Commercial self-watering pots are
appealing to look at but can be expensive too!
you too busy with your life that you have no time to water your
plants? Some of us give up gardening altogether but others who
still want some greeneries at home may have resorted to using
commercial hydroculture kits, self-watering pots or wicking systems
to help us keep our plants hydrated.
Aman, a member from Green Culture Singapore, shares with us how
you can make your very own self-watering pot from very cheap materials
that are easily available.
of the materials given in this article have been derived from
numerous discussions she has participated in various overseas
gesneriad forums. Mona has also improvised various aspects of
this self-watering system to suit her needs.
is a proud owner of hundreds of African violet plants, which are
grown in a bedroom that has been specially converted to grow them.
The self-watering pot is Mona's clever solution that minimises
the labour of having to water each plant, pot by pot.
can use this self-watering pot to grow your Afrian violets or
any other plants at home or to keep them hydrated while you go
on a short holiday.
OF A SELF-WATERING POT
Above: A Florist Gloxinia plant grown using
the self-watering system.
to the picture above, each self-watering pot consists of a reservoir
to house the water or nutrient solution. To supply water to the
plant, water is drawn via capillary action using a wick that has
one end dipped in the reservoir and the other end stuck inside
the potting mixture where the plant is grown in.
time, the roots of the plant may follow the wick and eventually
grow into reservoir of nutrient solution! Stare the picture above
carefully - besides the thick, brown coloured wick, you should
also be able to see some fine roots swimming inside the reservoir!
THAT YOU NEED
on the version of self-watering pot you want to make, you will
need the following:
From left to right - disposable plastic food container, acrylic
string and circular cutter.
that the size of the hole on the lid will determine how deep the
pot will hang into the reservior of water. Ideally, the base of
the plant pot should not be touching the water surface.
left: Two holes that have been cut on the lid of the disposable
Above right: The wick is slipped through one of the holes
on the lid and into the reservior.
You can also use a soldering iron to burn two holes on the lid
of the disposable food container.
of the holes will be a bigger one in which you can point the spout
of your watering can that you can use to refill the reservior.
other hole, which will be a smaller one, is the one where you
pass the wick through.
CONSIDERATIONS FOR THE WICK MATERIAL
wick is the most important player in the self-watering pot. If
the wrong material is used, the self-watering pot will not be
able to fulfil its role. The wick is responsible for bringing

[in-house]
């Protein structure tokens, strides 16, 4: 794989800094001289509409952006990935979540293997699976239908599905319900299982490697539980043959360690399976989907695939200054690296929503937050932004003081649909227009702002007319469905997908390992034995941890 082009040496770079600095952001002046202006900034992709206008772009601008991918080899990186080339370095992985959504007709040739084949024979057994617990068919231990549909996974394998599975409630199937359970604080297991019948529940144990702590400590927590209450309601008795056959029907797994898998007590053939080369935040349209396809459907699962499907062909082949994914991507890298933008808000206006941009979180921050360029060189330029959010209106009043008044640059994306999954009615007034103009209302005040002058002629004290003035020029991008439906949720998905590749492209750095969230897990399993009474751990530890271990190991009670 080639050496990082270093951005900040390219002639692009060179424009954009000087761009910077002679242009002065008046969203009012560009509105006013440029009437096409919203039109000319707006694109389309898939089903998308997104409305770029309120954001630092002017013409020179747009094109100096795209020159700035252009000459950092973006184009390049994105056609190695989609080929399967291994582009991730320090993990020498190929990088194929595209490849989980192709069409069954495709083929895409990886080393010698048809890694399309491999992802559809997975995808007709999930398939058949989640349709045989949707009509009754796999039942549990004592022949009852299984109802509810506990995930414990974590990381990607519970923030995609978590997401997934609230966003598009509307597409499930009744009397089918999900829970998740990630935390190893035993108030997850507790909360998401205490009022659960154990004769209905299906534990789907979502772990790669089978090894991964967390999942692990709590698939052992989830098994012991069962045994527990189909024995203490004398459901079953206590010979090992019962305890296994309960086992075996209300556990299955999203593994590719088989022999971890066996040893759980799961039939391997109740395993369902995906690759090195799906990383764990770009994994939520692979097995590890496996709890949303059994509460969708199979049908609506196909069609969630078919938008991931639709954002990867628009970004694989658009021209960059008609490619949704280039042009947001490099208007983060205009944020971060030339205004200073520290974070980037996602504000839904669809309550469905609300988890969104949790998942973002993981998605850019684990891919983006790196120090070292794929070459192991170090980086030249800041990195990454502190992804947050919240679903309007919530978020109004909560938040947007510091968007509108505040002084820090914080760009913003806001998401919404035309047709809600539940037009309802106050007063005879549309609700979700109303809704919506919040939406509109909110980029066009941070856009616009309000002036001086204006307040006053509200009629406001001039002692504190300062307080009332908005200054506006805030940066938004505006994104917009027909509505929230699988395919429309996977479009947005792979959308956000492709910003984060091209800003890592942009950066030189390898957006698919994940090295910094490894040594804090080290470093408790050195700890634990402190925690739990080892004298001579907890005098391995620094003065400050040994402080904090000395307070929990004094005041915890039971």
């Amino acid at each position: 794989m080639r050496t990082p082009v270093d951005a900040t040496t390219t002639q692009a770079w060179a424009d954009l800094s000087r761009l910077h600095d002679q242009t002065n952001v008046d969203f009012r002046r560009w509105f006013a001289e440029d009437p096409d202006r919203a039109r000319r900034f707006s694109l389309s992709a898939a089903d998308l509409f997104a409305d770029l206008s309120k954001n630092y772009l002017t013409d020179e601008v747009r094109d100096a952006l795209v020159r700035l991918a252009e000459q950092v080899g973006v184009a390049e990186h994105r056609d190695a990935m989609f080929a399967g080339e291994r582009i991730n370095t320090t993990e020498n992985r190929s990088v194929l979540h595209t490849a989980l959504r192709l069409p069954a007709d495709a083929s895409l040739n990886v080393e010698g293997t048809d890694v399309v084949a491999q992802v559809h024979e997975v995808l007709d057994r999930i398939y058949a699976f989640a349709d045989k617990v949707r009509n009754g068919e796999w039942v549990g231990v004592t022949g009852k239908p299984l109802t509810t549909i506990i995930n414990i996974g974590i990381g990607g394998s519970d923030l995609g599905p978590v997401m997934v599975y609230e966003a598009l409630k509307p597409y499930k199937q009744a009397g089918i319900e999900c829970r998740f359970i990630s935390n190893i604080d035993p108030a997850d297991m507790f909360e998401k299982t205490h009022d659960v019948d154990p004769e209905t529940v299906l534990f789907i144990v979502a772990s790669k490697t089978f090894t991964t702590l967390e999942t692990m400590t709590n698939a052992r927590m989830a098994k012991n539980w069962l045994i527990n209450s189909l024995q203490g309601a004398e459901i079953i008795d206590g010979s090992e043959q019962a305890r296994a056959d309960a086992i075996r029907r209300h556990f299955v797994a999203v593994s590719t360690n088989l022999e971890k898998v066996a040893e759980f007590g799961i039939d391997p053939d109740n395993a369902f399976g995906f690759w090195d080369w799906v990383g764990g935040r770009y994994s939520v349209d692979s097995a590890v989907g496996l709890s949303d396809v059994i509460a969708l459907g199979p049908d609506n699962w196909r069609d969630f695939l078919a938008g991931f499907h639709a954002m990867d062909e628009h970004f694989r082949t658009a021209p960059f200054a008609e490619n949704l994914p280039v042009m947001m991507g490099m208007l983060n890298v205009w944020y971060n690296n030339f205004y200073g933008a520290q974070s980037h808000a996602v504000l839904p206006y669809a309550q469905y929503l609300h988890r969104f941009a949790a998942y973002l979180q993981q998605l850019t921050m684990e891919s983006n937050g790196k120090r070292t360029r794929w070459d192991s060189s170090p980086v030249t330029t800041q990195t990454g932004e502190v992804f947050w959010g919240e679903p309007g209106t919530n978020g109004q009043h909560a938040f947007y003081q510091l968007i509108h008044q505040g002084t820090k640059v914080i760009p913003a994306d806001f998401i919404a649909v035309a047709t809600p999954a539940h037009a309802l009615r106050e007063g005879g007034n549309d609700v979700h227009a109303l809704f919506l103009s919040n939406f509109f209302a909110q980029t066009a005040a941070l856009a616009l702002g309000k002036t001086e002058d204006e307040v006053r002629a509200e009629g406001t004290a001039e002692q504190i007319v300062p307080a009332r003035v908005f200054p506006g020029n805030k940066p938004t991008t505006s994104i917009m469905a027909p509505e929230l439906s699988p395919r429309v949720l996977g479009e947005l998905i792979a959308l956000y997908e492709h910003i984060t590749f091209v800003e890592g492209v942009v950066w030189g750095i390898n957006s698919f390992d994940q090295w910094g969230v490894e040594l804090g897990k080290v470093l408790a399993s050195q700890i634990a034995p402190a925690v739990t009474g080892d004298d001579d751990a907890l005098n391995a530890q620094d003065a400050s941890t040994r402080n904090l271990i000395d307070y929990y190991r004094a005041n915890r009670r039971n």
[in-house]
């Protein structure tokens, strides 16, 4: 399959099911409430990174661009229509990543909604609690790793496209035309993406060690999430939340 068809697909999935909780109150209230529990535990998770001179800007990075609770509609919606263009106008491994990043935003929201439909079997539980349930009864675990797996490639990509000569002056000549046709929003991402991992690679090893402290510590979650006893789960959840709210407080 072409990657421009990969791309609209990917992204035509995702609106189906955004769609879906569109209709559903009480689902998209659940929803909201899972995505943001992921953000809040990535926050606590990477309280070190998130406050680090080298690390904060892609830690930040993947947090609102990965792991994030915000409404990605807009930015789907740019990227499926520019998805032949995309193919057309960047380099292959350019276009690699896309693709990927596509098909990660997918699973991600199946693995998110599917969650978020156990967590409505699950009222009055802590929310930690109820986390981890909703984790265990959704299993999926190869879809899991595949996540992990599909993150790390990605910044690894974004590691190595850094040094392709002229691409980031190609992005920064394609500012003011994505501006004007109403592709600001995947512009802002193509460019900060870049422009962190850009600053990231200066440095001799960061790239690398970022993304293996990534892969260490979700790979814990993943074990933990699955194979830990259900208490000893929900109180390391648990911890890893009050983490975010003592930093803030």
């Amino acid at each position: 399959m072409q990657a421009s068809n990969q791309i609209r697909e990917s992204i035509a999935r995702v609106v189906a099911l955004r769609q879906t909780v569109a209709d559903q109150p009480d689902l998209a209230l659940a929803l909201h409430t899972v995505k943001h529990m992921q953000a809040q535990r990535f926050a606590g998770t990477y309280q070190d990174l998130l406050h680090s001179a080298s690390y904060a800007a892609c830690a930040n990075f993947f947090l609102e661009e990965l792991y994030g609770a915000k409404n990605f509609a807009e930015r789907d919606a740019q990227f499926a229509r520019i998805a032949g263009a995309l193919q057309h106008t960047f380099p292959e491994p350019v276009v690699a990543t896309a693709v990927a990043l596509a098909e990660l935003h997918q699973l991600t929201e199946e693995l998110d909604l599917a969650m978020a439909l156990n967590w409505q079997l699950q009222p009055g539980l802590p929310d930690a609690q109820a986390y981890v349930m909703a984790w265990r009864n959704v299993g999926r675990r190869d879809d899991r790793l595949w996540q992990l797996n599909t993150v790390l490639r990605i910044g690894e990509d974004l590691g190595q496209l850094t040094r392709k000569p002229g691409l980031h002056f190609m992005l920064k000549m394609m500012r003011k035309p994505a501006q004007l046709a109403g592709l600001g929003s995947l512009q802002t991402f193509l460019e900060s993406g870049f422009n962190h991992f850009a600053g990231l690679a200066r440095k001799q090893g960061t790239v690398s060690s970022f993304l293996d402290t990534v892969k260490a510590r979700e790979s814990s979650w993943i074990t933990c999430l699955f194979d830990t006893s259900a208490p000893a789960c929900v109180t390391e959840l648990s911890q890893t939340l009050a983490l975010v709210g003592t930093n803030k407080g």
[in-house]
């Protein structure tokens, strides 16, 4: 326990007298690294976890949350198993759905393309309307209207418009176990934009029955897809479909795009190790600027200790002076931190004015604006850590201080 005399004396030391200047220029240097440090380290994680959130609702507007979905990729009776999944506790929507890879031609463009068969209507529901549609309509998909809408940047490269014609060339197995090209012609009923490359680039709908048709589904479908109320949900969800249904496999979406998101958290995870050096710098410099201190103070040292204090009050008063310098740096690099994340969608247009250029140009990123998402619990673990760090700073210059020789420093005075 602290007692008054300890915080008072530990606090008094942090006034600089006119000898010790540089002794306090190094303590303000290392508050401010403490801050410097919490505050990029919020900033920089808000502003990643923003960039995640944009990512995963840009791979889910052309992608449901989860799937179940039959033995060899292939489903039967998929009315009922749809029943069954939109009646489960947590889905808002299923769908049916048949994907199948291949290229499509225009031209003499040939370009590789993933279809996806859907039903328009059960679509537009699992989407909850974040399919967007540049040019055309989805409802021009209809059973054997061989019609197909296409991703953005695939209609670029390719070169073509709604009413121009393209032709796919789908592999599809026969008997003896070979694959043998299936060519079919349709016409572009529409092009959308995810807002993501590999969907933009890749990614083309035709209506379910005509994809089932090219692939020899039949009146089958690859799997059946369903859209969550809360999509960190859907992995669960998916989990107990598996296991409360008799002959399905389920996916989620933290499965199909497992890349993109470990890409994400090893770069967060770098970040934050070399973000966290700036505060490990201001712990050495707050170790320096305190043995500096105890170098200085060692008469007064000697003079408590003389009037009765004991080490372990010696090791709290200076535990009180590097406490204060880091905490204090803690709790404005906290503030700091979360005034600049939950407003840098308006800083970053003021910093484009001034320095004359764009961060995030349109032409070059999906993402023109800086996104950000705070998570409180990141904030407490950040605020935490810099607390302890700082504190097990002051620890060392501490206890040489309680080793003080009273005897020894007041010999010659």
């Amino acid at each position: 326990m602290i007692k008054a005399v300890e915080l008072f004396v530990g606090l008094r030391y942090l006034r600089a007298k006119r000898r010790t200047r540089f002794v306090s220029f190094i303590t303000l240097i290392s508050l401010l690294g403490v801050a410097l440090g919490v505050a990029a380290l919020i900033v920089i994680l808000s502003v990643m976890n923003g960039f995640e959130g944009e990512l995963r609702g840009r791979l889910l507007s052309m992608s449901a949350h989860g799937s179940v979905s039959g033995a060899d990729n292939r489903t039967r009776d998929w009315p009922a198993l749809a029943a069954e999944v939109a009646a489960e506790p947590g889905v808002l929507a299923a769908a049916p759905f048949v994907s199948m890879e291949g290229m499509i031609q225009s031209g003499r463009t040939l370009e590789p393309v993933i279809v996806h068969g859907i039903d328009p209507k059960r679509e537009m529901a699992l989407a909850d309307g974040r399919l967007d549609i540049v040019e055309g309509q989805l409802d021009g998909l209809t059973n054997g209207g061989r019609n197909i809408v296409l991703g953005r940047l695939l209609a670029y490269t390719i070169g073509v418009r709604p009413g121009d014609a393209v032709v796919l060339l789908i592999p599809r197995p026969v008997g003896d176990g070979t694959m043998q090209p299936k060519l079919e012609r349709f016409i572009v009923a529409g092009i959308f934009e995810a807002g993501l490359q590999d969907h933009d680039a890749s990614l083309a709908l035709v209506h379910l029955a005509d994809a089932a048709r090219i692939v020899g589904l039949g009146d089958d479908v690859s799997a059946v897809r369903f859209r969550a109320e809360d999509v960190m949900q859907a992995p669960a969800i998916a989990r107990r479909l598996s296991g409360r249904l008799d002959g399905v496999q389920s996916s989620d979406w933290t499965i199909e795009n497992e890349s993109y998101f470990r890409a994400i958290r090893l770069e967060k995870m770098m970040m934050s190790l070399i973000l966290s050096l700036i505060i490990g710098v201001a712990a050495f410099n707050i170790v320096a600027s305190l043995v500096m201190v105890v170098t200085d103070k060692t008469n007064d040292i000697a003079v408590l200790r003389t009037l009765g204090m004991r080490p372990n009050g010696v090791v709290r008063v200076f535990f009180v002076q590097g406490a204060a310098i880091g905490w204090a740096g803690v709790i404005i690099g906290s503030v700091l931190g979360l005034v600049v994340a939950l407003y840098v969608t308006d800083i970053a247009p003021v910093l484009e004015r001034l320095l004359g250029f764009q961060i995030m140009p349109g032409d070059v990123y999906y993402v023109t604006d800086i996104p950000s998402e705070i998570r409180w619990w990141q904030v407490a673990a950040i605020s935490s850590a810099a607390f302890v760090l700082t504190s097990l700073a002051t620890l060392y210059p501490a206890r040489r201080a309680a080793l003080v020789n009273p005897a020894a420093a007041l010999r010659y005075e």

the water from the reservoir to the root ball.
materials include acrylic strings, which you can buy from a shop
that specialises in fishing gadgets or you can also use stripes
from an old panty hose.
that you need to test:
the wicking material to see if it is able to soak up water to
feed the soil inside a pot.
will also need to determine the thickness of each wick, which
can be done by braiding together several strings or panty hose
you also need to find out the number of wicks you need to keep
the root ball moist. For small pots, one wick may suffice but
for larger ones, two or three may be required.
INSERT THE WICK INTO THE POT
left: Secure one end of the wick to the tip of a screwdriver.
Above right: Push the wick into the root ball of plant
via a drainage hole.
can insert a wick into the root ball of an existing plant by using
a chopstick or a screwdriver. Secure the wick at one end over
the tip of a chopstick/screwdriver and push the wick through the
drainage hole and into the root-ball. The wick should not fall
out and you can test this by giving the wick a gentle tug.
you are repotting a plant into the self-watering system:
the wick through a drainage hole at the base of the pot. Fray
out the end of the acrylic string that is to be in contact with
the soil. If you are using a panty hose, cut and spread out the
panty hose as much as you can. This is to increase the surface
area of contact between the wicking material and the potting mix.
the food container is translucent and hence permeable to light,
algal growth will ensue.
peroxide, available at a concentration of 6%, can be bought from
the local pharmacy. Mix 3 tablespoons of hydrogen peroxide of
this concentration into 1 gallon of water.
people use Physan at the recommended dosage on the product bottle
to prevent algal growth.
non-chemical way is to wrap a sheet of aluminium foil around the
reservoir to shield off light.
POTTING MIX TO USE
you are using this self watering system, make sure the potting
mixture in which your plant is grown in isn't too water retentive
to the extent that the plant is constantly having wet feet. Some
plants like African violets will succumb to crown rot if they
are soaking wet all the time.
the case of growing the African violet, Mona uses 1 part of vermiculite,
1 part of a peat-based African violet growing mix and 1 part of
perlite. She recommends that the perlite component be increased,